The Washington PostDemocracy Dies in Darkness

Opinion These Iraqis helped save American lives. Now we should help them.

Soldiers during a sandstorm on Aug. 8, 2005, in Fallujah, Iraq.
Soldiers during a sandstorm on Aug. 8, 2005, in Fallujah, Iraq. (Scott Olson/Getty Images)
Placeholder while article actions load

PRESIDENT TRUMP has displayed a passion about winning freedom for Americans unjustly imprisoned in distant places such as North Korea, Egypt and Turkey. In that spirit, we recommend Mr. Trump pay attention to another group that should not be left behind: thousands of Iraqis who served alongside Americans in war.

Congress approved special immigrant visas for translators and others who worked directly with U.S. troops in Iraq. That program expired in 2014 , but a related program is still on the books for a broader set of Iraqis who worked closely with the U.S. government, including contractors, journalists and employees of nongovernmental organizations who believe they or their families are at risk. This channel, known as the Direct Access Program , allows eligible Iraqis to apply for refugee status in the United States with their families. The program waived two requirements for refugees elsewhere: that they be located outside their country and be recommended by the United Nations. The program didn’t guarantee admission, but it at least offered a pathway and a hope to those who risked their lives during the war.

Now, the program is a mess. According to a Reuters account, as of the end of July, there were about 100,000 Iraqis who had applied and are at various stages of the process. But as of Aug. 15, only 48 Iraqis had been admitted under the program to the United States in this fiscal year. More than 3,000 had last year, and about 5,100 came in 2016. The promise of a new life has been reduced to a pathetic trickle.

There are multiple reasons for the massive backlog, according to the International Refugee Assistance Project. In 2014, when the Islamic State was on the march, the U.S. Embassy in Baghdad evacuated nonessential staff, including those who would have conducted in-person interviews for the program. At that time, 38,000 Iraqis were waiting for interviews. Other factors were the Trump administration’s moves to slash the ceilings on refugee admissions to the United States and the legal wrangling over Mr. Trump’s executive orders barring nationals of certain countries from entry. According to Reuters, the backlog in the Direct Access Program has grown so severe that the Pentagon has complained of the impact on operations in Iraq and other war zones. And it should: Who will help the United States in the next war if it leaves its friends and allies on the battlefield in the last one?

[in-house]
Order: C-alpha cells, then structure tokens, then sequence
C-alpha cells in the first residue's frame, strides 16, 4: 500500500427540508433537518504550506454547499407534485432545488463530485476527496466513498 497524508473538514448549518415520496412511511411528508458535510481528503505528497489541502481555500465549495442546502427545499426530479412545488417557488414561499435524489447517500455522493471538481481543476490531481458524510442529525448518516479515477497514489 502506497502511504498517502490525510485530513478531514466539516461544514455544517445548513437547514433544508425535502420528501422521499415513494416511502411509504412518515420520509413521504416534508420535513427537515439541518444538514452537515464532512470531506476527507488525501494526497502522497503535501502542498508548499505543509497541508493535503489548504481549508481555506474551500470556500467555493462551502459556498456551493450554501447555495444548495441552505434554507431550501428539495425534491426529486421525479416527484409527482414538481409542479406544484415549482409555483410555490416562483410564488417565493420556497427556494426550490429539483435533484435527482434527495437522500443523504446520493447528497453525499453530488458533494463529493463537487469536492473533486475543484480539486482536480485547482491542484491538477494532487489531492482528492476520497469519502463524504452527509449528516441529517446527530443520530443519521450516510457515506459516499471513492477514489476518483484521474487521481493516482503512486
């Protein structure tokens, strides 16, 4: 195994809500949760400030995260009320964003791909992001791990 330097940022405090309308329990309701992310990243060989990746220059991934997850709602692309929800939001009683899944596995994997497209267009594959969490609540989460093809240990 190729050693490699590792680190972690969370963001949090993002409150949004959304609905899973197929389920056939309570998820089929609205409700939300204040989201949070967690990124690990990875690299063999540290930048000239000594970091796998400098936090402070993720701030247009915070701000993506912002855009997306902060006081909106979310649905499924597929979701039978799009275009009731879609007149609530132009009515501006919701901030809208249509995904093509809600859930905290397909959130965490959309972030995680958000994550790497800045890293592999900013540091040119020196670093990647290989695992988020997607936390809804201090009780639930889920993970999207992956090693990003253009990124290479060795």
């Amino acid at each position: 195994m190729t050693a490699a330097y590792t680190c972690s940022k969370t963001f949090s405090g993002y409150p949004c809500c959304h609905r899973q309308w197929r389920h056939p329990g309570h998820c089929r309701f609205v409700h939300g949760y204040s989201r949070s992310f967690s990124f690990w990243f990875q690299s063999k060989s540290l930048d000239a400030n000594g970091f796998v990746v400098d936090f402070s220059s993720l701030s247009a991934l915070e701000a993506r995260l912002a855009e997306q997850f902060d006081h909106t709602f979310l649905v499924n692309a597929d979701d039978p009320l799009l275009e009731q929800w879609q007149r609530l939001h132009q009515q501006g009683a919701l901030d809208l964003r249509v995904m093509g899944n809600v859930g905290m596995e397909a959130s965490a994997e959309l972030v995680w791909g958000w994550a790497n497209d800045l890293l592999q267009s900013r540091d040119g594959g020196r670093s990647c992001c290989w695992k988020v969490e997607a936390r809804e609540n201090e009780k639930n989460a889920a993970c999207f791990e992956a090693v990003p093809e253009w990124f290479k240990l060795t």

Mr. Trump prizes loyalty. One way he could repay the loyalty of these Iraqis is to remove the Direct Access Program from the overall refugee ceiling of 45,000 for fiscal 2018, creating some breathing room for the tens of thousands of Iraqis who have applied. He should also order the government to fix the bureaucratic mess and clear up the backlog. These Iraqis withstood risks to their lives and those of their families to help Americans in a time of need. Clearing the pathway to possible refugee admission, as the program promised, is the right thing to do.

Read more:

David Miliband: On refugees, the Trump administration is competent and malevolent

The Post’s View: Trump spurns refugees — again

Becca Heller: The U.S. should not abandon those who helped in Iraq

The Post’s View: President Trump’s refugee ban is an affront to American values

Michael Chertoff: Cutting refugee admissions hurts Americans. Here’s how.